3 ways hetnets are changing the infrastructure services industry

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Hetnets are heterogeneous networks, wireless networks that combine different technologies in order to maintain the user experience indoors or in crowded urban environments. Operators may use small cells, Wi-Fi and/or distributed antenna systems in combination with macro cells to keep users connected. In deploying these solutions, operators are turning to many of the same infrastructure services companies that deploy traditional macro sites on cell towers. But hetnets are different, and they are bringing change to the infrastructure services industry. Here are three major changes, all of which are explored in RCR Wireless News’ recent webinar and feature report on infrastructure services.

1. Workers need new skill sets.
Most mobile data use now occurs indoors, and mobile operators are densifying their networks indoors with hetnet solutions. Deploying these requires new skills from the wireless workforce.

“It’s not the guy who’s climbing the towers outside … it’s more the IT type competencies basically that are coming into play,” said Greg Rogers, head of Ericsson’s mobile broadband engagement practice. “I need a person who can interconnect the networks, someone who can connect the indoor network to the outdoor network. These are the competencies which will be more in demand. … That’s what we’re developing and have developed in certain elements for ourselves already.”

Ericsson hopes to get ahead of the curve by developing skill sets internally, but the company also expects to work with new subcontractors on hetnet deployments.

“What we’ll see is a new set of vendors starting to come in because it is a new set of competencies,” said Rogers, who added RF engineers are well-advised to develop an understanding of in-building RF coverage and Wi-Fi as emerging small cell solutions like Ericsson’s RBS 6402 support both and are expected to work with an enterprise’s existing Wi-Fi plans when deployed.

2. Site acquisition can be harder.
The places that need small cells the most are often the places that have the least room to accommodate them: busy urban street corners or tourist destinations that want to conform to a particular aesthetic. This can make the site acquisition process extremely challenging.

Smartlink’s Jason Campbell has been involved in wireless site acquisition and development for years, and said that all potential wireless sites need to be evaluated based on three criteria: leasability, zonability and constructability.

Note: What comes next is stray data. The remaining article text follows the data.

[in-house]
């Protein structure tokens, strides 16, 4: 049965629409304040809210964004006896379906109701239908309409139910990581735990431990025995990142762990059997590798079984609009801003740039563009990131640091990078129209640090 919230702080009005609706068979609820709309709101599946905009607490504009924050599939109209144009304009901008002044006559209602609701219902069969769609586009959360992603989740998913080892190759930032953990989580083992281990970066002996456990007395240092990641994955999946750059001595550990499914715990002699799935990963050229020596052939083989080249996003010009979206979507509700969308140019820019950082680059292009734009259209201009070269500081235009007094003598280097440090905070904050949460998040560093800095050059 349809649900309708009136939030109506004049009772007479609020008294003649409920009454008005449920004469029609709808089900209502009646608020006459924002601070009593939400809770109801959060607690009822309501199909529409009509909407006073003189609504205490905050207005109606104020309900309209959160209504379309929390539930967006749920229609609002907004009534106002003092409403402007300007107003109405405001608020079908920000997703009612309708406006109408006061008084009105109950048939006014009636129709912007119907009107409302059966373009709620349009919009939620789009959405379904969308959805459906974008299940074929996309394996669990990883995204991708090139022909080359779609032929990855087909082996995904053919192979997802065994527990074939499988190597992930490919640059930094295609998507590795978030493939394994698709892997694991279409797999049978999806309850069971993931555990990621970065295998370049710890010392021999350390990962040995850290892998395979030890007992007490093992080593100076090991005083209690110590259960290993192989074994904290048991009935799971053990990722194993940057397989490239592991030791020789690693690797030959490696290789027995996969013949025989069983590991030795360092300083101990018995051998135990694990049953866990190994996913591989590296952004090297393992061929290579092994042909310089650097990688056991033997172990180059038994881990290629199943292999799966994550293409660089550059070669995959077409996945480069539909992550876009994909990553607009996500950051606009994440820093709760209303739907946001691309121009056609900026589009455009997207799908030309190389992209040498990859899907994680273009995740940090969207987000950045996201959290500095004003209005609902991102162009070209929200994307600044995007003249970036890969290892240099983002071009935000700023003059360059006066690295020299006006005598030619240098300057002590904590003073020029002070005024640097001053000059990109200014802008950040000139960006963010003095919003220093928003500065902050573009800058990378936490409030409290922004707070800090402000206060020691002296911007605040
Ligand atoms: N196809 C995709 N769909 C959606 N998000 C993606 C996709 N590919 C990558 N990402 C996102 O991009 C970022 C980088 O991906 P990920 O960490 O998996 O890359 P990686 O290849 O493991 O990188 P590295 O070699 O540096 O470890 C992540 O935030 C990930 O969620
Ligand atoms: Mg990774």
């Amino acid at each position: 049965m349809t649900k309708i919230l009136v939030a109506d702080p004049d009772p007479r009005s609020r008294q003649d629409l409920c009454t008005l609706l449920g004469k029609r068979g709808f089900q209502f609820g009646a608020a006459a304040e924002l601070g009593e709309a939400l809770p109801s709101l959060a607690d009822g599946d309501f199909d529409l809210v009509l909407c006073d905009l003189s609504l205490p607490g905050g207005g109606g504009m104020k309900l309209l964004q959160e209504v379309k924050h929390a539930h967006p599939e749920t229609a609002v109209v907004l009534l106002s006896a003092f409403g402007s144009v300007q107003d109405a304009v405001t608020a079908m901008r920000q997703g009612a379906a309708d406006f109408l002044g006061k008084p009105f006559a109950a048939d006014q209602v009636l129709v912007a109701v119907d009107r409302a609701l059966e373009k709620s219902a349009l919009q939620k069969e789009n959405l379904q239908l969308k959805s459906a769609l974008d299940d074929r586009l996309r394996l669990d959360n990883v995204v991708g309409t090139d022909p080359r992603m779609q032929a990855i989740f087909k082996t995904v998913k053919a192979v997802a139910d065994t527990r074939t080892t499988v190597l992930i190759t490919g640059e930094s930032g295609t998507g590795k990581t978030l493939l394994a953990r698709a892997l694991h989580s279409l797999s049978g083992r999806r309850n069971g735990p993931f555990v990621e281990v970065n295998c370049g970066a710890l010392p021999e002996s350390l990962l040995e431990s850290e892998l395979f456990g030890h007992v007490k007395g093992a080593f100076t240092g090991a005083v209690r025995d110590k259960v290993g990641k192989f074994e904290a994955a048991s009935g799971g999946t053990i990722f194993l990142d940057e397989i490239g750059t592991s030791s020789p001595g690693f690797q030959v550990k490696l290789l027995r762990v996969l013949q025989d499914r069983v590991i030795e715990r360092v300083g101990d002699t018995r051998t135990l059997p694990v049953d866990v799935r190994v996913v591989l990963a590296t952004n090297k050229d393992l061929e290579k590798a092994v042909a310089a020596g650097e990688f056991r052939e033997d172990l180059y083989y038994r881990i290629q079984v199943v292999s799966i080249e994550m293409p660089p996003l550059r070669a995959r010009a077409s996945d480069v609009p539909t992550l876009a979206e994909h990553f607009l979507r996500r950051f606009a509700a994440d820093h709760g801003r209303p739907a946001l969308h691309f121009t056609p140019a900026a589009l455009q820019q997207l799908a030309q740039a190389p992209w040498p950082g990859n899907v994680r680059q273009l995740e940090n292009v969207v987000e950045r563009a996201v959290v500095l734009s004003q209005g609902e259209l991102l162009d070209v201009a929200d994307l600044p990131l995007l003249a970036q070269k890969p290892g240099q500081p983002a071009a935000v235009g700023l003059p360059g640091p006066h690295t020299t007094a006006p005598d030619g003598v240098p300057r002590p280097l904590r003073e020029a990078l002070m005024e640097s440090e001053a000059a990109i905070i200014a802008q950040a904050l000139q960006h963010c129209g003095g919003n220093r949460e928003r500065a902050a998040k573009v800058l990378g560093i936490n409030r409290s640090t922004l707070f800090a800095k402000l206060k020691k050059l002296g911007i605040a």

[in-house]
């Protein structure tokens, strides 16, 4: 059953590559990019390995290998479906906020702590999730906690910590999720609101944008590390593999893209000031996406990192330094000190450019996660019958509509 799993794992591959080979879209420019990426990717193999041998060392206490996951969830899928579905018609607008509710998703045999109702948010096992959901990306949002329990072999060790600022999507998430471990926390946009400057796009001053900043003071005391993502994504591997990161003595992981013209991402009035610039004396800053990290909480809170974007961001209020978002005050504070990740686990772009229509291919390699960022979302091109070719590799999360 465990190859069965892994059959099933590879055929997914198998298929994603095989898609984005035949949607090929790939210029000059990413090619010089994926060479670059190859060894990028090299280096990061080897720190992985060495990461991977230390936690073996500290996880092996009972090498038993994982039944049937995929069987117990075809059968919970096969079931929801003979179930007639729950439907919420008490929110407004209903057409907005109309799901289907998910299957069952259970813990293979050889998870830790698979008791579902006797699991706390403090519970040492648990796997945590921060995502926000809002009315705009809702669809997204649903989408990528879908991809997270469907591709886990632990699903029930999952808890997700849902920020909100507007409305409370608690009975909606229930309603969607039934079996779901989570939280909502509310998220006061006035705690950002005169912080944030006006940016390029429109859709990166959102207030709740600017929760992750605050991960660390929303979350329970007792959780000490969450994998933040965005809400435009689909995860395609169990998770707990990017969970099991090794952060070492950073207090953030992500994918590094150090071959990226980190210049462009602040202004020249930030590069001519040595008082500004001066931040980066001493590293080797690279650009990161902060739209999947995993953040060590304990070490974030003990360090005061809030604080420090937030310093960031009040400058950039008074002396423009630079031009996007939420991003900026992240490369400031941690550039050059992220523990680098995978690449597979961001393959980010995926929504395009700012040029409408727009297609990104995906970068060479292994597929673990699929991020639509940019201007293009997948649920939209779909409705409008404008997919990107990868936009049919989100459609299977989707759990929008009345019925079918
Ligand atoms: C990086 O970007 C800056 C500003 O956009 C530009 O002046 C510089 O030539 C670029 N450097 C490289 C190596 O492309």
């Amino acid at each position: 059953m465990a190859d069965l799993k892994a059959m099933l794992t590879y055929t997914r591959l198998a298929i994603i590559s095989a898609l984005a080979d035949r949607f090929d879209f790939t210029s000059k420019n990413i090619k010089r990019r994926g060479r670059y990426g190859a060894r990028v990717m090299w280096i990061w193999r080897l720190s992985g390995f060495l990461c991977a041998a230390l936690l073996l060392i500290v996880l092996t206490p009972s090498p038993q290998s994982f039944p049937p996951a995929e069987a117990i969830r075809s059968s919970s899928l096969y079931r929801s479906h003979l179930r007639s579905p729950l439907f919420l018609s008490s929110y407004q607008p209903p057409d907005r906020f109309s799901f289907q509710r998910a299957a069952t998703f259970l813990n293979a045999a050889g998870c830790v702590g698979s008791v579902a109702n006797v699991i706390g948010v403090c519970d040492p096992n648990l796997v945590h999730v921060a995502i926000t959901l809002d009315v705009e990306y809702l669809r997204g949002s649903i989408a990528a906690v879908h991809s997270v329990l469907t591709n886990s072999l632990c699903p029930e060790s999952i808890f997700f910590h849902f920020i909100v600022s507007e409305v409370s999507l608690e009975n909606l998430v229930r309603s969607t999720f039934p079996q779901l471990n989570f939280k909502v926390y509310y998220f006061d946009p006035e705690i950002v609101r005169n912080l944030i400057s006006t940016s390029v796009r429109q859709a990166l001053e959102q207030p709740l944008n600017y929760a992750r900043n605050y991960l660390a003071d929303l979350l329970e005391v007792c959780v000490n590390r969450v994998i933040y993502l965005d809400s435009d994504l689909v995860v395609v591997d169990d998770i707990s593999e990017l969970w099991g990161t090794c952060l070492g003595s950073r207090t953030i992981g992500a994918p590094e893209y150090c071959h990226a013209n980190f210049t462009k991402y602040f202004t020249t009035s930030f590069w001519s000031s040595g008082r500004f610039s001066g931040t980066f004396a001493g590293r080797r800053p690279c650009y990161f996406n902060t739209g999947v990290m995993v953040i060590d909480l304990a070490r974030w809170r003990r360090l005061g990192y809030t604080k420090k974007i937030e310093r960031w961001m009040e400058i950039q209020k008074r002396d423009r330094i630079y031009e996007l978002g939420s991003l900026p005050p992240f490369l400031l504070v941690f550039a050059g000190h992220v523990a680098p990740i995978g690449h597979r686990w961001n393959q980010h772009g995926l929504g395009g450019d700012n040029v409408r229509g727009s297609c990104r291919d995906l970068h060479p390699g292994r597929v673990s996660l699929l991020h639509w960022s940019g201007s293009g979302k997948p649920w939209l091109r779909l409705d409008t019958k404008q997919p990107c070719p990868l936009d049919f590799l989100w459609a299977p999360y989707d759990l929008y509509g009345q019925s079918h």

“Those three age-old questions of site acquisition get pinched when you’re talking about a coverage solution in a very defined space,” said Campbell. “The scale at which some of the technical solutions must be deployed also challenges the single site solution approach. Dealing with one landlord over multiple sites or submitting zoning applications for a small cell and a macro cell in the same jurisdiction requires an increased amount of coordination and clear messaging.”

Analyst Joe Madden of Mobile Experts said that small cell technology is well developed, but that the process of deploying the cells remains an expensive stumbling block, and that many operators will look to service companies for help.

“I think service companies can play a major role there in facilitating getting those units into the field and getting the approvals from the local government and the state governments and so on to make it happen,” Madden said.

3. Infrastructure services companies have new customers.
The number of buildings and venues that would like better wireless connectivity far exceeds the operators’ capacity to deploy. Building owners, enterprise tenants and even construction companies are realizing that they need to help pay for wireless infrastructure.

“It’s not going to get funded purely through the [capital expense]of operators,” said Surya Bommakanti of Ericsson’s mobile broadband engagement practice. “Other participants will play a role. They’re experimenting with different business models to see what to bring to market and how to scale that.”

Bommakanti said that Ericsson is talking to new potential customers and that he currently sees more interest from building owners than from their enterprise tenants. Construction companies are also emerging as customers; Ericsson is exploring deployment of its Radio Dot small cell solution on behalf of Skanska, a construction company in Sweden. One reason, said Bommakanti, is that structures built to keep out the cold air and pollution are also hard for RF waves to penetrate.

“People are making all the new buildings much more environmentally sealed, which is great until all their tenants are hanging out the window to get a signal,” Bommakanti said. “So we see that the builders are actually very interested now in talking to us.”

Bommakanti said that many companies within the real estate industry have previously thought about technology as a way to monitor and control their buildings. Now they are realizing that basic connectivity to cellular networks is also something they need to understand and possibly finance.
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About Author

Martha DeGrasse is the publisher of Network Builder Reports (nbreports.com). At RCR, Martha authored more than 20 in-depth feature reports and more than 2,400 news articles. She also created the Mobile Minute and the 5 Things to Know Today series. Prior to joining RCR Wireless News, Martha produced business and technology news for CNN and Dow Jones in New York and managed the online editorial group at Hoover’s Online before taking a number of years off to be at home when her children were young. Martha is the board president of Austin's Trinity Center and is a member of the Women's Wireless Leadership Forum.

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